immigration service: suitability for purpose can only be judged in relation to
particular business needs which are likely to vary between users and business
functions. Different users may need a small smartphone for best mobility; some
may need the larger screen of a tablet to view more information with limited
input required; others may need a larger screen with extensive input and find
that a laptop is best for them; and some but not all of these may need multiple
peripherals such as camera, fingerprint reader, document reader and/or printer.
Some may need long battery life for continuous mobile operation; others will be
more intermittent users. The ideal solution may be a range of mobile devices,
with good interoperability and the capability to adapt over time.
• A device agnostic approach is therefore desirable, trying to make the overall
strategy more independent from particular devices and suppliers. Standard
interfaces may help to make it easier to add new devices and avoid lock in to
one solution.
Mobile device management (MDM)—should be included in a mobile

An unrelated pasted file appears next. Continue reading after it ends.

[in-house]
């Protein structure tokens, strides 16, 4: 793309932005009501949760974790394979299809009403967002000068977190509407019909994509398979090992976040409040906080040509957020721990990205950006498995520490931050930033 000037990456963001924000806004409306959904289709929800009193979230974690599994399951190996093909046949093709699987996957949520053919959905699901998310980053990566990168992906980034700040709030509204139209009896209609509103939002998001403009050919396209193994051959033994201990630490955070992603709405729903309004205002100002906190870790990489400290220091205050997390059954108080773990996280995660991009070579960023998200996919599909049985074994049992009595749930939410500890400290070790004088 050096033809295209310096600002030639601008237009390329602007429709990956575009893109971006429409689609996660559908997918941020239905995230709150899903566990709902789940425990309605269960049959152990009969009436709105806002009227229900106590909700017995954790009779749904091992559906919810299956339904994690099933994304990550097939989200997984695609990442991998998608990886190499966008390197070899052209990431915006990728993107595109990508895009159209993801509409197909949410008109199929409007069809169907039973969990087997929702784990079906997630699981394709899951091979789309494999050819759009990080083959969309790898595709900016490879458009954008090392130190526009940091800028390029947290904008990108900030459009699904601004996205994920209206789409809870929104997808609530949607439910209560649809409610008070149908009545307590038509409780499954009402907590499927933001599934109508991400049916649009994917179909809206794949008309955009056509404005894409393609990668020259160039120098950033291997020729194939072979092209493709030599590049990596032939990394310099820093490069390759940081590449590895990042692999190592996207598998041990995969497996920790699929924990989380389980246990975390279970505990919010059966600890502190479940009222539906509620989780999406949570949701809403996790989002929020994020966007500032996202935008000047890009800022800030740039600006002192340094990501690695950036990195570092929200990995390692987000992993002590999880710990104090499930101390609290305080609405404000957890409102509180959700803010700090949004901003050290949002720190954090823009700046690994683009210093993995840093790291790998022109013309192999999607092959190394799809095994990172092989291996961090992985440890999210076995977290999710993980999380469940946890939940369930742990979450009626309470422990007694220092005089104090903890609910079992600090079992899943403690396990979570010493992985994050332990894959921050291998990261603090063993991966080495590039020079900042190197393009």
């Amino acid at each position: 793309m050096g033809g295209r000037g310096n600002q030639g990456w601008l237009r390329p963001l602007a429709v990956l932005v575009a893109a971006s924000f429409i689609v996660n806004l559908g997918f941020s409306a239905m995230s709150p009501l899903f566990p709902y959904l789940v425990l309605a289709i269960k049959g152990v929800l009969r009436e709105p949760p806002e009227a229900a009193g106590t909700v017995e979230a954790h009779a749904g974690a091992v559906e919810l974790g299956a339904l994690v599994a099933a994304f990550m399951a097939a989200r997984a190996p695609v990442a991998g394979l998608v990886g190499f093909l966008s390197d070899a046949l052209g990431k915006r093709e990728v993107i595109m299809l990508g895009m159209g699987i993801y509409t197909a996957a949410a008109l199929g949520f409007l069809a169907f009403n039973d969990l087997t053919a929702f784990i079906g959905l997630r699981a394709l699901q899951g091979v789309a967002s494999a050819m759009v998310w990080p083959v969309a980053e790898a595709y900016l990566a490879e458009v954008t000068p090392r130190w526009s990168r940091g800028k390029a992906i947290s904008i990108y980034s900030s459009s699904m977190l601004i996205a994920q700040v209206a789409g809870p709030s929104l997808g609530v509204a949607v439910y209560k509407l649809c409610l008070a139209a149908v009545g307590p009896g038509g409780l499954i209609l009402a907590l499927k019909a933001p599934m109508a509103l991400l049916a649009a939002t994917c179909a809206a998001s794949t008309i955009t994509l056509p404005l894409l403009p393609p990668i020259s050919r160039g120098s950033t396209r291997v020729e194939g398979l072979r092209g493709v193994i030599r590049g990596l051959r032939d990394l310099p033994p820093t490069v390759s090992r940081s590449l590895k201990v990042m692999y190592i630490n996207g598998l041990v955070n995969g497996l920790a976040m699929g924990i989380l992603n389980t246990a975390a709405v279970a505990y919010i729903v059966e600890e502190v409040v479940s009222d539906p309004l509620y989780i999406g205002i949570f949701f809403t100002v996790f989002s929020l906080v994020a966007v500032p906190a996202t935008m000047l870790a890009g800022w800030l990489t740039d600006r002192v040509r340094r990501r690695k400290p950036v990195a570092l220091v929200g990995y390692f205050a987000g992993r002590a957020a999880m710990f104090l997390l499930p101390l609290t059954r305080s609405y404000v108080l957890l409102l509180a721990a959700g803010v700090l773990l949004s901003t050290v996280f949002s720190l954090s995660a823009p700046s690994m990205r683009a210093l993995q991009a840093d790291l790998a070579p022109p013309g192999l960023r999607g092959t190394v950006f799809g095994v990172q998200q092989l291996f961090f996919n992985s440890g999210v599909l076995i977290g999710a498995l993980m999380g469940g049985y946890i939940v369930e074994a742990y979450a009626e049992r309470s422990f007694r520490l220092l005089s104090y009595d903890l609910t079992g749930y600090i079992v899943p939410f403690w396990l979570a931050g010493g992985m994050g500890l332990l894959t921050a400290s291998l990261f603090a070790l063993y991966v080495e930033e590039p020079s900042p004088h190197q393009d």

strategy, helping to deliver good control and security, managing users and access rights and tracking who is responsible for every unit, at which location. Cost effective MDM solutions are available e.g. through cloud technology and can increase capacity and help to reduce support and back office costs. 5: Smart infrastructure—the secure central hub
The need for supporting a range of mobile devices and of ‘back end’ systems accessed
by mobile users argues for an architecture based on some form of central, secure hub
supporting the service for mobile users. This would connect to multiple devices and to
multiple back end solutions to orchestrate complex transactions using middleware.
The relationship between mobile devices, the hub, and reference systems is shown in
this figure (see also the e-MOBIDIG Technology Guide).
Mobile device A
Mobile device B
Mobile device C
Mobile device D
System 4
e.g. PKI central source

An example of a complex, orchestrated search possible with this architecture would be
a fingerprint search to identify someone. Once the fingerprint system had returned an
identity, the hub could use this to search other reference systems, to locate further
information on that person, and then prioritise and arrange the information to present it
concisely on screen.
A hub can help in re-use of services so that a new device can readily make use of
existing reference systems and workflows, and a new reference system can more
easily be made available to existing mobile devices.
A smart design of infrastructure can help to manage complexity to deliver an
effective, secure and adaptable strategic solution serving multiple device types and
connected to multiple back end systems. It is however important to set and manage
realistic expectations about what can and cannot be achieved.